Lettie Edgerton says it's a struggle to keep her granddaughter Kyndal busy over the summer. Jovani Nias’s 21 years as a mail carrier in Bedford-Stuyvesant section of Brooklyn has given her unique insight into how families in the neighborhood spend the year. Now that school is out, she said, differences among families even in the same building are even more obvious. “You see some kids leaving for programs or summer school, and the other kids are just out, hanging on the corners," Nias said. Which direction a student takes over the summer can change the course of her education. Researchers have pegged students’ academic regression — known as the “summer slide” — as the equivalent of two months of school or more. Students who are occupied in summer learning are more likely to sustain their progress from the previous year. But whether city students can avoid the summer slide is often a matter of luck, depending largely on how their school’s approach to summer learning and their family’s access to information that schools don’t always provide. “There are opportunities that are invisible in my community that are more visible in other communities,” said Sheryl Davis, a Brooklyn parent. “We all have that conversation, what are you kids doing this summer? And I find that a lot of schools do not help with that.”
July 9, 2012
Schools that build summer "bridges" for students pay a price
Ninth-graders at PTECH work on algebra problems in May. On a muggy August afternoon last year, nearly 75 Bronx students could be found playing orchestra instruments to the tune of Duke Ellington's C Jam Blues in the auditorium of M.S. 223. They were gathered to mark the close of three weeks of arts, music, and math instruction they received through the school's first summer "bridge" program. M.S. 223 is one of dozens of city middle and high schools to invite to incoming students for summer classes meant to immerse them in school culture and prevent them from forgetting what they learned the previous year. "Summer bridge is important because we think of our model as a year-round school," said Rashid Davis, principal of Brooklyn's nascent Pathways in Technology Early College High School. "That way we’re not dealing with that summer learning loss than can go from two to four months of material, especially for high-poverty students. We can't expect them to magically come in here with the skills they need." Indeed, researchers have pegged students' regression — known as the "summer slide" — at the equivalent of two months of school or more. City officials recognize the challenge: This summer, the Department of Education is piloting a small program in the South Bronx for students who are struggling but not failing. But the funding for that program, Summer Quest, comes from private donors. Public funds, for the most part, are earmarked only for the thousands of students across the city who are required to attend summer school because of low test scores or poor grades. That means schools that develop programs for incoming students who aren't already in trouble are on their own to scrounge up funding.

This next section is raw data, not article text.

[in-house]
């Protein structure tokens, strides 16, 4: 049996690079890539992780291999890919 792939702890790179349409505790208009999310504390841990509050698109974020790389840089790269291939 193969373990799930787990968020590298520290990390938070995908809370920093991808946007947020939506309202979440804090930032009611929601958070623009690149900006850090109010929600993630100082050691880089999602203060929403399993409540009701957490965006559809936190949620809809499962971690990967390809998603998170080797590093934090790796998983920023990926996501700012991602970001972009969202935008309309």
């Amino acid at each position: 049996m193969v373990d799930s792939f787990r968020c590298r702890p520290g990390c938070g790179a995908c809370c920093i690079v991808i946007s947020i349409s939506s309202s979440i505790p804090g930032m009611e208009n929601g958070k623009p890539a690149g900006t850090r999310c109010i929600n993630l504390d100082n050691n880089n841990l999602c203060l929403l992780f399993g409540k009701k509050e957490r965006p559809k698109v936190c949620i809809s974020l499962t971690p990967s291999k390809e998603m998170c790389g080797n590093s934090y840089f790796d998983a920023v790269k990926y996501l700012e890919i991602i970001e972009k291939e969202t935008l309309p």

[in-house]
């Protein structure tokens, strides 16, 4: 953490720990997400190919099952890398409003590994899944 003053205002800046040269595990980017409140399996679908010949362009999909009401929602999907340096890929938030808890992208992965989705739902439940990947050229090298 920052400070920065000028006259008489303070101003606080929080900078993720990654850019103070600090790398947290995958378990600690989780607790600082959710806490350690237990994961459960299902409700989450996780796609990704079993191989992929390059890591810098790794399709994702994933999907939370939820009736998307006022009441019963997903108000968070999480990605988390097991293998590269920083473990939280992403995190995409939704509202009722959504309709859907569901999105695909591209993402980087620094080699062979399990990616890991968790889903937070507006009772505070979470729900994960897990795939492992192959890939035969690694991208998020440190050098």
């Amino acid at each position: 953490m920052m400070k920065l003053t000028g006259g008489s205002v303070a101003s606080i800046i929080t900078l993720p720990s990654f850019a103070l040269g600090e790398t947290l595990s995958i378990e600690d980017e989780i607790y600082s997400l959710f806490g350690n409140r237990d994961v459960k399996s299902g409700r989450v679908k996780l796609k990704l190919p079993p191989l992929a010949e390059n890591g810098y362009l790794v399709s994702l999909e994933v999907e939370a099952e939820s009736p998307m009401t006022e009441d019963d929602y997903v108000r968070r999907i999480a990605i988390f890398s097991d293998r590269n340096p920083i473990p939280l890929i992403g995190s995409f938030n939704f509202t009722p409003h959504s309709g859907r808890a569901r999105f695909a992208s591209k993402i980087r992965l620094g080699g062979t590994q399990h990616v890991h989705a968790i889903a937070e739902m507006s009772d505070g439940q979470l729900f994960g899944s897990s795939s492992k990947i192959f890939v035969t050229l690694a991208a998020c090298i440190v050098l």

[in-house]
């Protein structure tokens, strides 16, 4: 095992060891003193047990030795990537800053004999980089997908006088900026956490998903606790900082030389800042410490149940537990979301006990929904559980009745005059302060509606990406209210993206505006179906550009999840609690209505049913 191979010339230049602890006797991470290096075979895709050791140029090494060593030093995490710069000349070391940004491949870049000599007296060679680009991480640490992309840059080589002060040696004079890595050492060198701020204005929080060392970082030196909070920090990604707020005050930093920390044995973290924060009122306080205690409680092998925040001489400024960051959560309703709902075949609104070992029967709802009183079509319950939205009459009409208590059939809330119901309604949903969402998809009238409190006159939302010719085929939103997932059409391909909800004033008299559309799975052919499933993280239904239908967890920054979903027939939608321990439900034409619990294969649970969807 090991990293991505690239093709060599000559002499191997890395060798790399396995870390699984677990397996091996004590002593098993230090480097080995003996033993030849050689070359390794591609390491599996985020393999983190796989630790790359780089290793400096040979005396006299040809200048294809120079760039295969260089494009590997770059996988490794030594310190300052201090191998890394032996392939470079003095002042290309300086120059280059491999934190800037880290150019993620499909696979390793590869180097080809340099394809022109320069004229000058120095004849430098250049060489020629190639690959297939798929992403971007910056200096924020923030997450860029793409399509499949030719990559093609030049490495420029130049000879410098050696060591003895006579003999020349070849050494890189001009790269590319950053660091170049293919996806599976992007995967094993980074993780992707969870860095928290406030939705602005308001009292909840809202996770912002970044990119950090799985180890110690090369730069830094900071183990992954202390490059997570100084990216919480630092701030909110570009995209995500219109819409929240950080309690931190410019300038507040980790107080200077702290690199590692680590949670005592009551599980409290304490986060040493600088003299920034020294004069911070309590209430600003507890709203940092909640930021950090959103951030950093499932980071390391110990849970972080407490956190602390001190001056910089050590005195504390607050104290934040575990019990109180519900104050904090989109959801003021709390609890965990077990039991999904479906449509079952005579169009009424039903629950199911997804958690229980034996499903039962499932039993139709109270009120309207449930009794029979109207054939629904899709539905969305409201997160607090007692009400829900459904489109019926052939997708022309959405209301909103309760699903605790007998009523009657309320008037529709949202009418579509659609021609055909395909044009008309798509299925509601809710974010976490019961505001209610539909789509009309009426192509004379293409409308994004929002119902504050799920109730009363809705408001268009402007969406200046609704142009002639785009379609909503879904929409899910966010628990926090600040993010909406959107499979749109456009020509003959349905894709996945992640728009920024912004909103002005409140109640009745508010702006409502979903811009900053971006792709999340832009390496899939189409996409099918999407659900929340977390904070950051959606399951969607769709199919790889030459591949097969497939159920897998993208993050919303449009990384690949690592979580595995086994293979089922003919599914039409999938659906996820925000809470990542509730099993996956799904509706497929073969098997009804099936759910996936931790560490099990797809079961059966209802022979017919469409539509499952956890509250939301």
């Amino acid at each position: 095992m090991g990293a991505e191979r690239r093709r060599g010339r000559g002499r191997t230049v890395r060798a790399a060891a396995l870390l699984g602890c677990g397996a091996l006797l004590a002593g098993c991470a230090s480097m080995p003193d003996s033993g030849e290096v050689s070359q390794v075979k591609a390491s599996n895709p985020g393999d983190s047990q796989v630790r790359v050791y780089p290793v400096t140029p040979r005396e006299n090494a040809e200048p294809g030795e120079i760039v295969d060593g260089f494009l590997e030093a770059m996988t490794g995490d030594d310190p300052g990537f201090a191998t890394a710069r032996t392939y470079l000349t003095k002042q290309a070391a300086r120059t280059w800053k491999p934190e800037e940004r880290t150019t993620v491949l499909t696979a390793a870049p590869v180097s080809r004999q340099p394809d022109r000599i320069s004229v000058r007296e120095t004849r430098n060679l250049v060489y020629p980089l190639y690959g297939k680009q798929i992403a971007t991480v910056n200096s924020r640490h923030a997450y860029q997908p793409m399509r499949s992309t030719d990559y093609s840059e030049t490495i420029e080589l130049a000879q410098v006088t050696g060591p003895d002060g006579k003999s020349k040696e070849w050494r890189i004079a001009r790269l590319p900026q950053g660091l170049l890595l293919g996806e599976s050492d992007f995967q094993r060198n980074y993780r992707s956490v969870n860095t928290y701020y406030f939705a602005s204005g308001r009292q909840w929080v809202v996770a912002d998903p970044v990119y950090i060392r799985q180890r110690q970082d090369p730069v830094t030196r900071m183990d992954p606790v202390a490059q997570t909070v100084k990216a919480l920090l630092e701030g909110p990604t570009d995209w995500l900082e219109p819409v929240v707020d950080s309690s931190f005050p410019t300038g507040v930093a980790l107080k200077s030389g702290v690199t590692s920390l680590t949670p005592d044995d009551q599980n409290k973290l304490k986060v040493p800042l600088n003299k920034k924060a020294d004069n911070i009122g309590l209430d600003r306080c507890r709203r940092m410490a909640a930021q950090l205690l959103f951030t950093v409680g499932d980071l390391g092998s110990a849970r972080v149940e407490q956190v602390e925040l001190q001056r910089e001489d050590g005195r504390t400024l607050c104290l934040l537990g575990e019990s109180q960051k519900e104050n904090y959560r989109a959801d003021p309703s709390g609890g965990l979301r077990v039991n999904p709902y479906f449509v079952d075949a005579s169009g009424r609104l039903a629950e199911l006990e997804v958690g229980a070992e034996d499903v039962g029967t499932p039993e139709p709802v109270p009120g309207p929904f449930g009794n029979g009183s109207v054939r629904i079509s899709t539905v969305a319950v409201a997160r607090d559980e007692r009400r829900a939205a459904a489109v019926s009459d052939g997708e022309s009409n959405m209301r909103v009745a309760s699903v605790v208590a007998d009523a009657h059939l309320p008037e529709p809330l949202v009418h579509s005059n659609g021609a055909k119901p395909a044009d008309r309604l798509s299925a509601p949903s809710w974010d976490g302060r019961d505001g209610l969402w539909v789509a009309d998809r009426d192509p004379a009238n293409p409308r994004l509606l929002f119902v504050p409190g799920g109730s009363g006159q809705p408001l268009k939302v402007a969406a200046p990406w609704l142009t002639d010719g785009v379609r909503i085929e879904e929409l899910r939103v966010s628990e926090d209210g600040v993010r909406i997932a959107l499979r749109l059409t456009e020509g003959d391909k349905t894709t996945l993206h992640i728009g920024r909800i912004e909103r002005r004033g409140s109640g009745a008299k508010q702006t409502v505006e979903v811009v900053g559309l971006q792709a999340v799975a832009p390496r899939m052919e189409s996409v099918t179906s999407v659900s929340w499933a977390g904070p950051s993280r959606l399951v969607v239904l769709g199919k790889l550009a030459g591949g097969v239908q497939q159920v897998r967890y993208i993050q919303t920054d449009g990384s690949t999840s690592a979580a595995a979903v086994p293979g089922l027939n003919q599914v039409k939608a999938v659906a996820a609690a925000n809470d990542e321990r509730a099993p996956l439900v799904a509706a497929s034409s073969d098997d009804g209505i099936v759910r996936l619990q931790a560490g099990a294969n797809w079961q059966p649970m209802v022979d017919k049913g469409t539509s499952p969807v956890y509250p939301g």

July 5, 2012
City's summer program launch gets an endorsement in research
PHOTO: Tajuana Cheshier/Chalkbeat TNFrancesca Martinez, left, and Alexis Noa participated in the city's Summer Youth Employment Program in 2008. Summer break gave way to the world of work for tens of thousands of teenagers today with the start of the city's annual youth employment program. Mayor Bloomberg and Chancellor Dennis Walcott kicked off this year's employment season today at Queens Botanical Gardens, which is employing 35 of the 31,700 youth enrolling in summer work or training programs. The city's Summer Youth Employment Program has long been a model for other cities trying to keep teenagers occupied and productive during the dog days of summer. New Yorkers between the ages of 14 and 21 are selected by lottery to take on seven-week paid internships with community organizations. Since the city's Department of Youth and Community Development took over the program in 2003, SYEP participants have also received educational programming about health, career, college, and financial literacy. Participants don't have to be enrolled in school, but those who are reap academic benefits, according to a team of New York University researchers who followed 2007's SYEP 36,000 applicants in grades 8 through 11 through the following year. In a policy brief released today, the researchers conclude that students randomly selected for SYEP positions attend, on average, two more days of school the following year than students who applied for SYEP jobs but were not selected. The benefits were even larger for students who had been frequently absent in the past and larger than that for students over 16 who had attended school less than 95 percent of the time in the previous year, the researchers found. Those students took and passed required Regents exams in math and English more often than students who had not been picked for SYEP.